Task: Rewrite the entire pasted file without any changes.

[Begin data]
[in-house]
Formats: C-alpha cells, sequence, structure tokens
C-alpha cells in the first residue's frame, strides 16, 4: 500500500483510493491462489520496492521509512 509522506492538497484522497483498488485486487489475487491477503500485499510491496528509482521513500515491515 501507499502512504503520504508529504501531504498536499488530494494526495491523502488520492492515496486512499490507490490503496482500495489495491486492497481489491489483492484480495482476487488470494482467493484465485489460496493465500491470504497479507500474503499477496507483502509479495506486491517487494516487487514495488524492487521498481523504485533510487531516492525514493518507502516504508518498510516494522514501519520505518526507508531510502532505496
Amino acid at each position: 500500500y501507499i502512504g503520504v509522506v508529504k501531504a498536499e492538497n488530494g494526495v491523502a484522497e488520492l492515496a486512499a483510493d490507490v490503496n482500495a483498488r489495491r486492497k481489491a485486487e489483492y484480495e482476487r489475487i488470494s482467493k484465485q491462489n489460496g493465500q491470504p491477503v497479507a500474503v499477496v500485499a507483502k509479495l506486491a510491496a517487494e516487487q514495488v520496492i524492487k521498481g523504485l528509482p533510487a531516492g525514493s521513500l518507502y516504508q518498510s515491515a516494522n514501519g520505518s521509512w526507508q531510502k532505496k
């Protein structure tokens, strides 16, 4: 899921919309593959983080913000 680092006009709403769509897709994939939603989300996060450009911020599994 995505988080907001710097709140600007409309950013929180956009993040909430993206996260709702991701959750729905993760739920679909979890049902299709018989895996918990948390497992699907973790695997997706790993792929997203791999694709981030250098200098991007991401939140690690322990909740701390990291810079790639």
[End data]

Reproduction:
[in-house]
Formats: C-alpha cells, sequence, structure tokens
C-alpha cells in the first residue's frame, strides 16, 4: 500500500483510493491462489520496492521509512 509522506492538497484522497483498488485486487489475487491477503500485499510491496528509482521513500515491515 501507499502512504503520504508529504501531504498536499488530494494526495491523502488520492492515496486512499490507490490503496482500495489495491486492497481489491489483492484480495482476487488470494482467493484465485489460496493465500491470504497479507500474503499477496507483502509479495506486491517487494516487487514495488524492487521498481523504485533510487531516492525514493518507502516504508518498510516494522514501519520505518526507508531510502532505496
Amino acid at each position: 500500500y501507499i502512504g503520504v509522506v508529504k501531504a498536499e492538497n488530494g494526495v491523502a484522497e488520492l492515496a486512499a483510493d490507490v490503496n482500495a483498488r489495491r486492497k481489491a485486487e489483492y484480495e482476487r489475487i488470494s482467493k484465485q491462489n489460496g493465500q491470504p491477503v497479507a500474503v499477496v500485499a507483502k509479495l506486491a510491496a517487494e516487487q514495488v520496492i524492487k521498481g523504485l528509482p533510487a531516492g525514493s521513500l518507502y516504508q518498510s515491515a516494522n514501519g520505518s521509512w526507508q531510502k532505496k
């Protein structure tokens, strides 16, 4: 899921919309593959983080913000 680092006009709403769509897709994939939603989300996060450009911020599994 995505988080907001710097709140600007409309950013929180956009993040909430993206996260709702991701959750729905993760739920679909979890049902299709018989895996918990948390497992699907973790695997997706790993792929997203791999694709981030250098200098991007991401939140690690322990909740701390990291810079790639």